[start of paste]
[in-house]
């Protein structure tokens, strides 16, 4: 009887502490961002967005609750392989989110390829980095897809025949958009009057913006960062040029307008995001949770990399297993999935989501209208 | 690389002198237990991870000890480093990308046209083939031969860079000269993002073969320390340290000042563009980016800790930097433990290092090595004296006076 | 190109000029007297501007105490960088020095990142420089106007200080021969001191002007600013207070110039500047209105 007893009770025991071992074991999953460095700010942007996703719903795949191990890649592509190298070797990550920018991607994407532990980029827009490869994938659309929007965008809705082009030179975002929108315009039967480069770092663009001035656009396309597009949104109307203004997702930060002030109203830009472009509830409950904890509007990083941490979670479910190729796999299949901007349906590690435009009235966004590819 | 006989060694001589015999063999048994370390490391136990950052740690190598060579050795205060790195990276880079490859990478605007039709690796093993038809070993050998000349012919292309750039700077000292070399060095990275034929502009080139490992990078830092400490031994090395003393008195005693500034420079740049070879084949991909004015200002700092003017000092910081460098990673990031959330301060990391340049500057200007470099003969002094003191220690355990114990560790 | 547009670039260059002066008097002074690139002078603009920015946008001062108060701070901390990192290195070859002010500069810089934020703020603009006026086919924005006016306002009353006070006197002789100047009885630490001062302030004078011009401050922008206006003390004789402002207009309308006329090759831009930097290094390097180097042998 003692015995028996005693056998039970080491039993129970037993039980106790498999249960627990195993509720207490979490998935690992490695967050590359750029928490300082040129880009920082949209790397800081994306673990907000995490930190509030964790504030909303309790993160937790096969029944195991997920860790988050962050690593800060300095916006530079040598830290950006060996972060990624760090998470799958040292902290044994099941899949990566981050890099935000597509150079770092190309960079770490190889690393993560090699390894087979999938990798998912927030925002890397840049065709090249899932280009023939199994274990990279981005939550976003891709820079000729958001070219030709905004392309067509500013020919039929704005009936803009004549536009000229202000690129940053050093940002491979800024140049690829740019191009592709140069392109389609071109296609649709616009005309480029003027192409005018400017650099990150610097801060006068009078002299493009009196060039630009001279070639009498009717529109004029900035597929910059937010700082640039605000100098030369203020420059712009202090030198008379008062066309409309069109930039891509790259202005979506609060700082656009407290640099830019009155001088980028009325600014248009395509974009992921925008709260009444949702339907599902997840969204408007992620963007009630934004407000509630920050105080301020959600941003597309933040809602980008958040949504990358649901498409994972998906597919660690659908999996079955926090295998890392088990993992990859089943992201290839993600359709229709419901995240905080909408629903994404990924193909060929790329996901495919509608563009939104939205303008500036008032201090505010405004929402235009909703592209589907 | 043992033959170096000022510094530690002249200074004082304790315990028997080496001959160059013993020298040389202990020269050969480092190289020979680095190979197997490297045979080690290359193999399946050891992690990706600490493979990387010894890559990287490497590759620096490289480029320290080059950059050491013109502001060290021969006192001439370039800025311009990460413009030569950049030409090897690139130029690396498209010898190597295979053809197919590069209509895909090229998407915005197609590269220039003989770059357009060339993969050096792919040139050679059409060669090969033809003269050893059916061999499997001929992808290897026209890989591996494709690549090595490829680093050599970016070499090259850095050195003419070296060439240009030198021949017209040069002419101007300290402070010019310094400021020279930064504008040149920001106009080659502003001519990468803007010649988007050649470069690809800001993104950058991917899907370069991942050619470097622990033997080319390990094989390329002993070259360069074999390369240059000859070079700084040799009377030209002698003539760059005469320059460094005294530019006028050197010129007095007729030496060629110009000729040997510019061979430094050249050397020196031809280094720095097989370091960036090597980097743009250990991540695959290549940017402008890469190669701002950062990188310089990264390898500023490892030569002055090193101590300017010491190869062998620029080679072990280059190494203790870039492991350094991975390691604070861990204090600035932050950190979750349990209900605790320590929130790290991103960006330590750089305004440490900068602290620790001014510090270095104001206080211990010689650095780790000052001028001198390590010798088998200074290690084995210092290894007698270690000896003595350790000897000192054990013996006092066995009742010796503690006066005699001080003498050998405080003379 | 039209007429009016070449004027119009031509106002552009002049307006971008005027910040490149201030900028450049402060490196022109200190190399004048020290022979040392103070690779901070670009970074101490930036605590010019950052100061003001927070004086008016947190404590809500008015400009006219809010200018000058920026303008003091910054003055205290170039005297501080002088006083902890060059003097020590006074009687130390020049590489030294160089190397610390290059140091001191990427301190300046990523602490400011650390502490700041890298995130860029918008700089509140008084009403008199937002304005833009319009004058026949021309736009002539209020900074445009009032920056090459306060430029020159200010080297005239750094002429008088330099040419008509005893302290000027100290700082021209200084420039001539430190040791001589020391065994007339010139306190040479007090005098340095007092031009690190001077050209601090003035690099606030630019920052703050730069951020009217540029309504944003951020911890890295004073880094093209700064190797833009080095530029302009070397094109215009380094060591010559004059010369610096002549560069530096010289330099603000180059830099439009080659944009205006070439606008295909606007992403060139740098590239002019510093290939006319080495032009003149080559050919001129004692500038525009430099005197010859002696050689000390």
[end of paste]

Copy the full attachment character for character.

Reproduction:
[in-house]
């Protein structure tokens, strides 16, 4: 009887502490961002967005609750392989989110390829980095897809025949958009009057913006960062040029307008995001949770990399297993999935989501209208 | 690389002198237990991870000890480093990308046209083939031969860079000269993002073969320390340290000042563009980016800790930097433990290092090595004296006076 | 190109000029007297501007105490960088020095990142420089106007200080021969001191002007600013207070110039500047209105 007893009770025991071992074991999953460095700010942007996703719903795949191990890649592509190298070797990550920018991607994407532990980029827009490869994938659309929007965008809705082009030179975002929108315009039967480069770092663009001035656009396309597009949104109307203004997702930060002030109203830009472009509830409950904890509007990083941490979670479910190729796999299949901007349906590690435009009235966004590819 | 006989060694001589015999063999048994370390490391136990950052740690190598060579050795205060790195990276880079490859990478605007039709690796093993038809070993050998000349012919292309750039700077000292070399060095990275034929502009080139490992990078830092400490031994090395003393008195005693500034420079740049070879084949991909004015200002700092003017000092910081460098990673990031959330301060990391340049500057200007470099003969002094003191220690355990114990560790 | 547009670039260059002066008097002074690139002078603009920015946008001062108060701070901390990192290195070859002010500069810089934020703020603009006026086919924005006016306002009353006070006197002789100047009885630490001062302030004078011009401050922008206006003390004789402002207009309308006329090759831009930097290094390097180097042998 003692015995028996005693056998039970080491039993129970037993039980106790498999249960627990195993509720207490979490998935690992490695967050590359750029928490300082040129880009920082949209790397800081994306673990907000995490930190509030964790504030909303309790993160937790096969029944195991997920860790988050962050690593800060300095916006530079040598830290950006060996972060990624760090998470799958040292902290044994099941899949990566981050890099935000597509150079770092190309960079770490190889690393993560090699390894087979999938990798998912927030925002890397840049065709090249899932280009023939199994274990990279981005939550976003891709820079000729958001070219030709905004392309067509500013020919039929704005009936803009004549536009000229202000690129940053050093940002491979800024140049690829740019191009592709140069392109389609071109296609649709616009005309480029003027192409005018400017650099990150610097801060006068009078002299493009009196060039630009001279070639009498009717529109004029900035597929910059937010700082640039605000100098030369203020420059712009202090030198008379008062066309409309069109930039891509790259202005979506609060700082656009407290640099830019009155001088980028009325600014248009395509974009992921925008709260009444949702339907599902997840969204408007992620963007009630934004407000509630920050105080301020959600941003597309933040809602980008958040949504990358649901498409994972998906597919660690659908999996079955926090295998890392088990993992990859089943992201290839993600359709229709419901995240905080909408629903994404990924193909060929790329996901495919509608563009939104939205303008500036008032201090505010405004929402235009909703592209589907 | 043992033959170096000022510094530690002249200074004082304790315990028997080496001959160059013993020298040389202990020269050969480092190289020979680095190979197997490297045979080690290359193999399946050891992690990706600490493979990387010894890559990287490497590759620096490289480029320290080059950059050491013109502001060290021969006192001439370039800025311009990460413009030569950049030409090897690139130029690396498209010898190597295979053809197919590069209509895909090229998407915005197609590269220039003989770059357009060339993969050096792919040139050679059409060669090969033809003269050893059916061999499997001929992808290897026209890989591996494709690549090595490829680093050599970016070499090259850095050195003419070296060439240009030198021949017209040069002419101007300290402070010019310094400021020279930064504008040149920001106009080659502003001519990468803007010649988007050649470069690809800001993104950058991917899907370069991942050619470097622990033997080319390990094989390329002993070259360069074999390369240059000859070079700084040799009377030209002698003539760059005469320059460094005294530019006028050197010129007095007729030496060629110009000729040997510019061979430094050249050397020196031809280094720095097989370091960036090597980097743009250990991540695959290549940017402008890469190669701002950062990188310089990264390898500023490892030569002055090193101590300017010491190869062998620029080679072990280059190494203790870039492991350094991975390691604070861990204090600035932050950190979750349990209900605790320590929130790290991103960006330590750089305004440490900068602290620790001014510090270095104001206080211990010689650095780790000052001028001198390590010798088998200074290690084995210092290894007698270690000896003595350790000897000192054990013996006092066995009742010796503690006066005699001080003498050998405080003379 | 039209007429009016070449004027119009031509106002552009002049307006971008005027910040490149201030900028450049402060490196022109200190190399004048020290022979040392103070690779901070670009970074101490930036605590010019950052100061003001927070004086008016947190404590809500008015400009006219809010200018000058920026303008003091910054003055205290170039005297501080002088006083902890060059003097020590006074009687130390020049590489030294160089190397610390290059140091001191990427301190300046990523602490400011650390502490700041890298995130860029918008700089509140008084009403008199937002304005833009319009004058026949021309736009002539209020900074445009009032920056090459306060430029020159200010080297005239750094002429008088330099040419008509005893302290000027100290700082021209200084420039001539430190040791001589020391065994007339010139306190040479007090005098340095007092031009690190001077050209601090003035690099606030630019920052703050730069951020009217540029309504944003951020911890890295004073880094093209700064190797833009080095530029302009070397094109215009380094060591010559004059010369610096002549560069530096010289330099603000180059830099439009080659944009205006070439606008295909606007992403060139740098590239002019510093290939006319080495032009003149080559050919001129004692500038525009430099005197010859002696050689000390």